The U.S. Capitol building is seen Feb. 29, 2024, in Washington, D.C.

The U.S. Capitol building is seen Feb. 29, 2024, in Washington, D.C. (Carlos Bongioanni/Stars and Stripes)

A dispute over border security funding threatens to force a shutdown of vast swaths of the federal government in less than a week, as Congress and the White House struggled Sunday to reach a deal on long-term spending legislation.

Funding for roughly 70 percent of the federal government — including the departments of Defense, State and Homeland Security as well as the IRS and Transportation Security Administration — will expire Saturday just after midnight unless Congress acts before then.

A prolonged shutdown could have cascading effects on the government and economy. Two-thirds of IRS employees would face furloughs at the height of tax filing season. The roughly 1.3 million active-duty U.S. military service members would remain on the job without pay. So would airport security officers, many of whom called in sick in protest during a previous shutdown, sparking nationwide travel delays.

As recently as Friday, congressional negotiators were nearing an agreement to complete a spending bill for all those agencies, with the goal of voting on it as soon as Thursday. (Congress has already passed separate legislation funding the other 30 percent of the government.) But disagreements over immigration at the U.S.-Mexico border — an issue that has derailed legislation throughout this Congress and emerged as a key fault line between the parties in the November elections — stymied the talks, according to multiple people involved in the conversations, who spoke on the condition of anonymity to discuss private negotiations.

Amid rising tension, negotiators for House Speaker Mike Johnson, R-La., over the weekend appealed to the White House — rather than congressional Democrats — to engage in spending talks, revealing the fraught nature of the conversations. The two sides had expected to release text of the bills Sunday afternoon, but as large divisions persisted, that looked very unlikely, said a person with knowledge of the talks.

GOP negotiators were prepared to offer the Department of Homeland Security roughly the same level of funding for the rest of the 2024 fiscal year, which ends Sept. 30, as the department received in fiscal 2023, plus some extra money for immigration enforcement, multiple people said. But due to inflation, that would represent a significant funding cut in real terms.

The White House rejected that proposal, the people said, saying even that amount of money would put the department at a dangerous shortfall.

“Republicans have always said we will provide all the resources necessary for enforcement, but not a blank check to simply ‘manage’ people into the country and bail out sanctuary cities,” a senior GOP aide said Sunday. “… House Republicans have repeatedly urged the White House for weeks to engage with congressional Democrats to help address the seriousness of the situation to little avail.”

The talks that continued Sunday afternoon, according to three people with knowledge of the situation, focused on where appropriators hoped to direct funding for border security: The White House wanted to preserve funding for detention facilities to house unauthorized migrants, while congressional Republicans were looking to send more money to Border Patrol agents to prevent migrants from crossing into the United States, possibly by shifting funds from detention to border enforcement.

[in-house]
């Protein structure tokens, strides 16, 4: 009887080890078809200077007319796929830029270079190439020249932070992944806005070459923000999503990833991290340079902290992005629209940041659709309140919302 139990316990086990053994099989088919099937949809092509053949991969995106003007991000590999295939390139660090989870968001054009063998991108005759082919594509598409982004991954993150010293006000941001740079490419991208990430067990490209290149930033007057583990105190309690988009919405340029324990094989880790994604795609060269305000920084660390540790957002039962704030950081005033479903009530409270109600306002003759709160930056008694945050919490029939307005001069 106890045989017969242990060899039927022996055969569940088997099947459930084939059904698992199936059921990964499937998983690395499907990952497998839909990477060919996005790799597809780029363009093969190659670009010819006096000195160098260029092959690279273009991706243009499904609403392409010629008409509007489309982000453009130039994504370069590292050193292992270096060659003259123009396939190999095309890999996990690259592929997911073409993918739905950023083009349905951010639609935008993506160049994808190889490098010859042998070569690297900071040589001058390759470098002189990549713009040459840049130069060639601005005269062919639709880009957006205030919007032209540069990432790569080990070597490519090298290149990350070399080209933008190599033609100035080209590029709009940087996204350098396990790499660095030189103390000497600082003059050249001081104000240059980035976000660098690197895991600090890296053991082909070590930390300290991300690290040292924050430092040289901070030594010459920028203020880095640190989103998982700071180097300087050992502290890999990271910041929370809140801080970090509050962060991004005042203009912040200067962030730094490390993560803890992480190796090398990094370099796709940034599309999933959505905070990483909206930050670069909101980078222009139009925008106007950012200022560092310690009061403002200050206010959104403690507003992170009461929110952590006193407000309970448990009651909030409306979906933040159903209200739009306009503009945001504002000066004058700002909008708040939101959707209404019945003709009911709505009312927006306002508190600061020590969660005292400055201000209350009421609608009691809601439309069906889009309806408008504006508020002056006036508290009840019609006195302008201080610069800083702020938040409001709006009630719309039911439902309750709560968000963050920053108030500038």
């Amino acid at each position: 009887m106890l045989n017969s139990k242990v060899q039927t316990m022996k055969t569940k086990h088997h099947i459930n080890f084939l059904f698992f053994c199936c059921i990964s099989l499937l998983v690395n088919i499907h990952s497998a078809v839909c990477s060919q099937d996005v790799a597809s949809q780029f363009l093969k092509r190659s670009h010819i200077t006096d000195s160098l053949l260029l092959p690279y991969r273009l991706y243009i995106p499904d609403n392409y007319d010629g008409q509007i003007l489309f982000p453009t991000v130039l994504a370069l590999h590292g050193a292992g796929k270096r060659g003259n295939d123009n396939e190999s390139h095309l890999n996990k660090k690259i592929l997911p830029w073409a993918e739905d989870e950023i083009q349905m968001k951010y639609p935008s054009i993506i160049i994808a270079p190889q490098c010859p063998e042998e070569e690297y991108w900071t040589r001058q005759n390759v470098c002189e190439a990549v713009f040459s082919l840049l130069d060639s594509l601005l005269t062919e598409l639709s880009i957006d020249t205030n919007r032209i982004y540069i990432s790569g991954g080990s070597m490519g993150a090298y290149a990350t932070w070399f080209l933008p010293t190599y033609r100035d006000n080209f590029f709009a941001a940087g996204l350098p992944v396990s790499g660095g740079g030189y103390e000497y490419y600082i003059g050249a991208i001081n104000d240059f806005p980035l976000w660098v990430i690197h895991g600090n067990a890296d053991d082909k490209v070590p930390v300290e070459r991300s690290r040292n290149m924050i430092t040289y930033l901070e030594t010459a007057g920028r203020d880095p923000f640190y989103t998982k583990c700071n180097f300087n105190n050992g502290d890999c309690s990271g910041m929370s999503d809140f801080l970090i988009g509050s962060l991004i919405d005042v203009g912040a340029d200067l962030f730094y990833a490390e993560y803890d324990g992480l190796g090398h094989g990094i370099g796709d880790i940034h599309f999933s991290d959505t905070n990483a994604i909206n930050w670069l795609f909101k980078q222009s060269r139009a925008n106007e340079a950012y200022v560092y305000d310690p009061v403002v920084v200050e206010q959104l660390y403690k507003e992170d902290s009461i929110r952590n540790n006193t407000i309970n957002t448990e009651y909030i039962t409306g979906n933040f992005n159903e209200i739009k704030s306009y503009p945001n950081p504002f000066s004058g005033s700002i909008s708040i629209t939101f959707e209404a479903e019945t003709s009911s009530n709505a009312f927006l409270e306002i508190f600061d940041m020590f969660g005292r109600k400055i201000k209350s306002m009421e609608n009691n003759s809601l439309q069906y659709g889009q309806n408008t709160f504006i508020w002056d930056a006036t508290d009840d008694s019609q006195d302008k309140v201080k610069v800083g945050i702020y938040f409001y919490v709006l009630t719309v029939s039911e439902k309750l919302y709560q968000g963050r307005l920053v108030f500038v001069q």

One administration official characterized the negotiations Sunday afternoon as an effort to prevent “chaos” at the border, which could ensue if Congress moves funding between different border security programs.

White House representatives did not immediately respond to requests for comment.

U.S. Immigration and Customs Enforcement, part of the Department of Homeland Security, is already running short of money even under its current budget. Last month, it drafted plans to release thousands of immigrants and slash its capacity to hold detainees as it faced rapidly dwindling funding. More hospitable weather in the spring and summer could draw more border crossings, officials say, straining the agency’s finances even further.

Border issues have complicated other funding measures, as well. President Biden, Johnson and Senate Majority Leader Charles E. Schumer, D-N.Y., also remain at an impasse in conversations about U.S. spending to support Ukraine, talks that have gone awry over attempts to link the money to border security.

A bipartisan group of senators - led by Sens. James Lankford (R-Okla.), Chris Murphy, D-Conn., and Kyrsten Sinema, I-Ariz. — released a proposal in February to tighten security at the border and overhaul some asylum processes in exchange for tens of billions of dollars in emergency assistance for Ukraine, Israel and other national security priorities. Biden voiced loud support for the package; Republicans rejected it at the urging of former president Donald Trump.

But even afterward, lawmakers said the politics of funding Homeland Security were so difficult that appropriators would probably have to resort to a long-term stopgap spending measure, known as a continuing resolution, or CR, rather than the preferred year-long financing bill.

That approach may upset GOP hard-liners, who want to use the appropriations process to extract immigration policy concessions from Democrats. But House Republican leaders have sought to quell their worries by arguing that they could address concrete changes to border policy in April. That’s when Johnson has signaled plans to take up supplemental national security funding legislation.

Nick Miroff and Marianna Sotomayor contributed to this report.

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